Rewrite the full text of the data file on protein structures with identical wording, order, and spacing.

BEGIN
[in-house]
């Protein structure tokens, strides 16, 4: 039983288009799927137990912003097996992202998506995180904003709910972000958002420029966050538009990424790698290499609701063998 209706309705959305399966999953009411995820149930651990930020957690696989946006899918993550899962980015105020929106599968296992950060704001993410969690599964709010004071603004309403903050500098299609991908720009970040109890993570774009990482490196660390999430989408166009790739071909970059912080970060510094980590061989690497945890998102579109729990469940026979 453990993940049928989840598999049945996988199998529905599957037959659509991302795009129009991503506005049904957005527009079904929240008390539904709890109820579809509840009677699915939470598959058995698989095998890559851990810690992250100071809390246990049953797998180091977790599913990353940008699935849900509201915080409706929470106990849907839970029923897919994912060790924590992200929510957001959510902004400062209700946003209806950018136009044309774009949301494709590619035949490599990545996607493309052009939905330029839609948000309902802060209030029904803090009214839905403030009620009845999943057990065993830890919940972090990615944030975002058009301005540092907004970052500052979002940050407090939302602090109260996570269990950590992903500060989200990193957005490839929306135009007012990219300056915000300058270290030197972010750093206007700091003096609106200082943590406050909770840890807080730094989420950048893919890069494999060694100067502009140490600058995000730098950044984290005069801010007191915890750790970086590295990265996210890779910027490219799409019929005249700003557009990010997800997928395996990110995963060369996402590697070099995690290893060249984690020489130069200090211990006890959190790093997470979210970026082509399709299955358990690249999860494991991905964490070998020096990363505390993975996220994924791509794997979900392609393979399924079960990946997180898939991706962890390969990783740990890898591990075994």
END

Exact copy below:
[in-house]
């Protein structure tokens, strides 16, 4: 039983288009799927137990912003097996992202998506995180904003709910972000958002420029966050538009990424790698290499609701063998 209706309705959305399966999953009411995820149930651990930020957690696989946006899918993550899962980015105020929106599968296992950060704001993410969690599964709010004071603004309403903050500098299609991908720009970040109890993570774009990482490196660390999430989408166009790739071909970059912080970060510094980590061989690497945890998102579109729990469940026979 453990993940049928989840598999049945996988199998529905599957037959659509991302795009129009991503506005049904957005527009079904929240008390539904709890109820579809509840009677699915939470598959058995698989095998890559851990810690992250100071809390246990049953797998180091977790599913990353940008699935849900509201915080409706929470106990849907839970029923897919994912060790924590992200929510957001959510902004400062209700946003209806950018136009044309774009949301494709590619035949490599990545996607493309052009939905330029839609948000309902802060209030029904803090009214839905403030009620009845999943057990065993830890919940972090990615944030975002058009301005540092907004970052500052979002940050407090939302602090109260996570269990950590992903500060989200990193957005490839929306135009007012990219300056915000300058270290030197972010750093206007700091003096609106200082943590406050909770840890807080730094989420950048893919890069494999060694100067502009140490600058995000730098950044984290005069801010007191915890750790970086590295990265996210890779910027490219799409019929005249700003557009990010997800997928395996990110995963060369996402590697070099995690290893060249984690020489130069200090211990006890959190790093997470979210970026082509399709299955358990690249999860494991991905964490070998020096990363505390993975996220994924791509794997979900392609393979399924079960990946997180898939991706962890390969990783740990890898591990075994």